10 Bizarre Ways Directors Tricked Audiences

From bearded ladies to chocolate syrup.

There Will Be Blood
Paramount Pictures

Cinema is all an illusion. Actors are playing a part, locations are fabricated, and dialogue is written to sound snappy and engaging. When the illusion works it can result in truly immersive and deeply engaging experiences that allow you to suspend the tedium of modern life.

But it takes more than just great writing and direction to transport an audience to fantastical worlds of imagination. Sometimes a director has to rely on a little cinema tricky to help sell the tale they're spinning. For better or worse, CGI is the go to tool of the day, helping create fantastical creatures, characters, environments and scenarios. When it's done well it can be breath taking, at other times, it's simply jarring.

CGI isn't the only means of creating something on screen that would otherwise be impossible to depict. Practical effects, in-camera tricks, and various other techniques are all used to fool an audiences into believing that what they are seeing is real.

These are some of the most brilliant and bizarre ways directors have hoodwinked audiences.

10. Under The Shape Of Water - The Shape Of Water

There Will Be Blood
Fox Searchlight

Director Guillermo del Toro is known for favouring practical effects and elaborate set designs over the use of CGI. His approach to filming the 2017 romantic fantasy, The Shape of Water, was no exception.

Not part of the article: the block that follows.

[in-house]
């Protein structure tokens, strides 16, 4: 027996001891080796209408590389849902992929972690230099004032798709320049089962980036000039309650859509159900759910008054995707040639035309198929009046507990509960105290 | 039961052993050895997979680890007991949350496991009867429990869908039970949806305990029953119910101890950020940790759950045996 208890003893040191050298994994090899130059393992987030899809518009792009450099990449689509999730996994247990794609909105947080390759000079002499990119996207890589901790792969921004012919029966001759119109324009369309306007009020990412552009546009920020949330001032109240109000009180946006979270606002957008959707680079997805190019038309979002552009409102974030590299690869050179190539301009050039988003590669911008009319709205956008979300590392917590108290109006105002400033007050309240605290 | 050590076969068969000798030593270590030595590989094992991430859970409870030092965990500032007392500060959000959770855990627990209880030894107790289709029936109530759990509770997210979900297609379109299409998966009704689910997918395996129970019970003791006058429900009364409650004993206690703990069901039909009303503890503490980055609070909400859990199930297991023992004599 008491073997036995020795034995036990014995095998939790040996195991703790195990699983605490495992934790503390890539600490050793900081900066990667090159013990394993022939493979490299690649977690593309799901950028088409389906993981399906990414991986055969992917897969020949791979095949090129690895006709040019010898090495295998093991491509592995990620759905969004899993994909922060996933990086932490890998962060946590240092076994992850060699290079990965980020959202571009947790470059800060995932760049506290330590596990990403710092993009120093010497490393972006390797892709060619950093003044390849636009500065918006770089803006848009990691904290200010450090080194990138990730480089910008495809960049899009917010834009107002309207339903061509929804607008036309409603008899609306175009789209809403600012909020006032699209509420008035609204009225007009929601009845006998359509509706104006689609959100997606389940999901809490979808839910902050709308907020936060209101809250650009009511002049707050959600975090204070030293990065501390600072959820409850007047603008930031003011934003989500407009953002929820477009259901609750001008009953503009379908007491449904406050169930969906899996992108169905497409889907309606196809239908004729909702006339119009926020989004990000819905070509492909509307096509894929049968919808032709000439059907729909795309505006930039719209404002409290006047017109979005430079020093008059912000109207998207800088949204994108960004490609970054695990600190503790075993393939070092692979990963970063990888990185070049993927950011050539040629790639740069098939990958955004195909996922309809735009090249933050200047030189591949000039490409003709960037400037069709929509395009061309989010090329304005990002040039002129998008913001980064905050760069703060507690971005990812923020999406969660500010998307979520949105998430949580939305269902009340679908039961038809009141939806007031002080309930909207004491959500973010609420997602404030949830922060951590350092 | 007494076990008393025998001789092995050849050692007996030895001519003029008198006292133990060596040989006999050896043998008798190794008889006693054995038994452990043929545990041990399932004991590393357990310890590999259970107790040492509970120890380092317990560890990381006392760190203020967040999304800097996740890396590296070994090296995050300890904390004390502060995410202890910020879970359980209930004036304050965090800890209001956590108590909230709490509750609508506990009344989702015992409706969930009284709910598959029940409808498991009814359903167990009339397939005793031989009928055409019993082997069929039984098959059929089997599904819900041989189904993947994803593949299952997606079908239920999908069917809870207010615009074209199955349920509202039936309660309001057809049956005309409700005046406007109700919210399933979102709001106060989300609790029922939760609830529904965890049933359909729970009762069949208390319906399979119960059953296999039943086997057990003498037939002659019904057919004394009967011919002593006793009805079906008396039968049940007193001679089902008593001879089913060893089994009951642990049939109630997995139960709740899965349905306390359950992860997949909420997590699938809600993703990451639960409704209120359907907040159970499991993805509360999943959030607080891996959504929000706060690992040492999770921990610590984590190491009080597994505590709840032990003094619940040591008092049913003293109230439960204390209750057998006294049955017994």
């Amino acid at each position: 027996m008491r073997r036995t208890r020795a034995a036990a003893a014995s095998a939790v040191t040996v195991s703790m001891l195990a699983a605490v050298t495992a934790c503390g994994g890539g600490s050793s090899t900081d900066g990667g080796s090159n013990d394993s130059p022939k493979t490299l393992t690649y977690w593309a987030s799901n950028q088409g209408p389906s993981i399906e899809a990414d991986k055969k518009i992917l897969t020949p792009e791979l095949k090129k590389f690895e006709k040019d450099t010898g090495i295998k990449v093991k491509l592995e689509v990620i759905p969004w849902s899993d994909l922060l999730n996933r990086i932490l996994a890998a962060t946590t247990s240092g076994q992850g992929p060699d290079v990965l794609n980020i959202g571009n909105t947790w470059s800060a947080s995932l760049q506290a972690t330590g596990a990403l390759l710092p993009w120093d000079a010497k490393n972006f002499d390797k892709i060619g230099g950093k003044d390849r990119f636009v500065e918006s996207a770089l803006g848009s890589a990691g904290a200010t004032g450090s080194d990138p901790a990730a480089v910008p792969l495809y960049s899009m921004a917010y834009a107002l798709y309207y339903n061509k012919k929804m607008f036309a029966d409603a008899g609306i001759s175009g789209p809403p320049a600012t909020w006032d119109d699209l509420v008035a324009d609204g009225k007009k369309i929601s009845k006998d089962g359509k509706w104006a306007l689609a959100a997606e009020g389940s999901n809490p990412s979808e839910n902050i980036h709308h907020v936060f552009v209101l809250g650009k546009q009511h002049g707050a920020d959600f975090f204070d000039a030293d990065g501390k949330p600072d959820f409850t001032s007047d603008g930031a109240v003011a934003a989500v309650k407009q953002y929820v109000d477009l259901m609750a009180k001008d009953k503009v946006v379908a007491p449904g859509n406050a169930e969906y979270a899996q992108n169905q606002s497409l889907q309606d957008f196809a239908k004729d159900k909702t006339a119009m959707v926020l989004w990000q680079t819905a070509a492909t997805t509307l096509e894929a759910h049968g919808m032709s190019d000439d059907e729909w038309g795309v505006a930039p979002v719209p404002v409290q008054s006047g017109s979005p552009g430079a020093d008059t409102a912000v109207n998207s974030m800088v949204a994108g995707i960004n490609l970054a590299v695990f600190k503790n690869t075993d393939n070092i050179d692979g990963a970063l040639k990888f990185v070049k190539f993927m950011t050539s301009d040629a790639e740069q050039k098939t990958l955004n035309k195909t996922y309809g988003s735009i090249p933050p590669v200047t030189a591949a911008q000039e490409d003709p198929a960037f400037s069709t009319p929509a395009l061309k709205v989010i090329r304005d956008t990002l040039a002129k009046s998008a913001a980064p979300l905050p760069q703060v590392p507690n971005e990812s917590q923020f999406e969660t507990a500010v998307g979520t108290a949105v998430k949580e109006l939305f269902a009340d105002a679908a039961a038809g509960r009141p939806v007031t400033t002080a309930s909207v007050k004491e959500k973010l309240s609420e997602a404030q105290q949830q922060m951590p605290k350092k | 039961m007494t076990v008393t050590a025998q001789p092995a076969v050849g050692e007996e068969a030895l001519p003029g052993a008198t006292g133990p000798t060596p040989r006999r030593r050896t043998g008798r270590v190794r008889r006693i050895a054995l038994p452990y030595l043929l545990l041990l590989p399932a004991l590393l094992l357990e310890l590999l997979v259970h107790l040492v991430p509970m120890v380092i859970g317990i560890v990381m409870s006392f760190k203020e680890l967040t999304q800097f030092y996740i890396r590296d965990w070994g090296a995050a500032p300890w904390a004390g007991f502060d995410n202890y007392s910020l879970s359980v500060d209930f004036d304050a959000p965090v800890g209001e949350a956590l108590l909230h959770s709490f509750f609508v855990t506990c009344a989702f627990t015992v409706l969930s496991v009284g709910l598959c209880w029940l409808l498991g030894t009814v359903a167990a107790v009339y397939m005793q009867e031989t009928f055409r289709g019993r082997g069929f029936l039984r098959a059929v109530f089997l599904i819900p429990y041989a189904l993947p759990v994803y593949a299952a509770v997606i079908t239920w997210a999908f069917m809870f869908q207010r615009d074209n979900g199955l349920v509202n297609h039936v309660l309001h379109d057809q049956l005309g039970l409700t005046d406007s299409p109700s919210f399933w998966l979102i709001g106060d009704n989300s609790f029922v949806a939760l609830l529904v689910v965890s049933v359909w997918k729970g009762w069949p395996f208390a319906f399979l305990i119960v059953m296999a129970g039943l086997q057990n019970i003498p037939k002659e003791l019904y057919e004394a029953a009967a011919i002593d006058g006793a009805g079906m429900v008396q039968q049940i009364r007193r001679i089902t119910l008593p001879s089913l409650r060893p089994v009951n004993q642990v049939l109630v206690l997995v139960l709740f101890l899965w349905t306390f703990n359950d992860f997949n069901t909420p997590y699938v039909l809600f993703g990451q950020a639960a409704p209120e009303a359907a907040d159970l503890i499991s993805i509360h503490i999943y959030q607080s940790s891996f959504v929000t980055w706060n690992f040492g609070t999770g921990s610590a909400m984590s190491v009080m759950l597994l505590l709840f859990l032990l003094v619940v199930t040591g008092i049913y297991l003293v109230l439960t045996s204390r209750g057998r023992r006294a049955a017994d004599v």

The film opens with a wonderfully hypnotic camera move that glides through a subterranean apartment, submerged beneath the ocean. Sea animals swim throughout a collection of furniture, floating in the tranquil aquatic environment. The effect is dreamlike, and highly convincing. Immediately one would think this could only be achieved through the use of highly sophisticated CGI.

In reality it was a physical set. All the household objects were suspended by a system of pulleys, which could be manipulated to give the appearance the objects were floating. The illusion of rippling water was achieved by casting light at different intensities through varies thicknesses of smoke. The pulley lines were then removed in post-production, and after a nifty bit of colour correction the illusion was complete.


Before engrossing myself in the written word, I spent several years in the TV and film industry. During this time I became proficient at picking things up, moving things and putting things down again.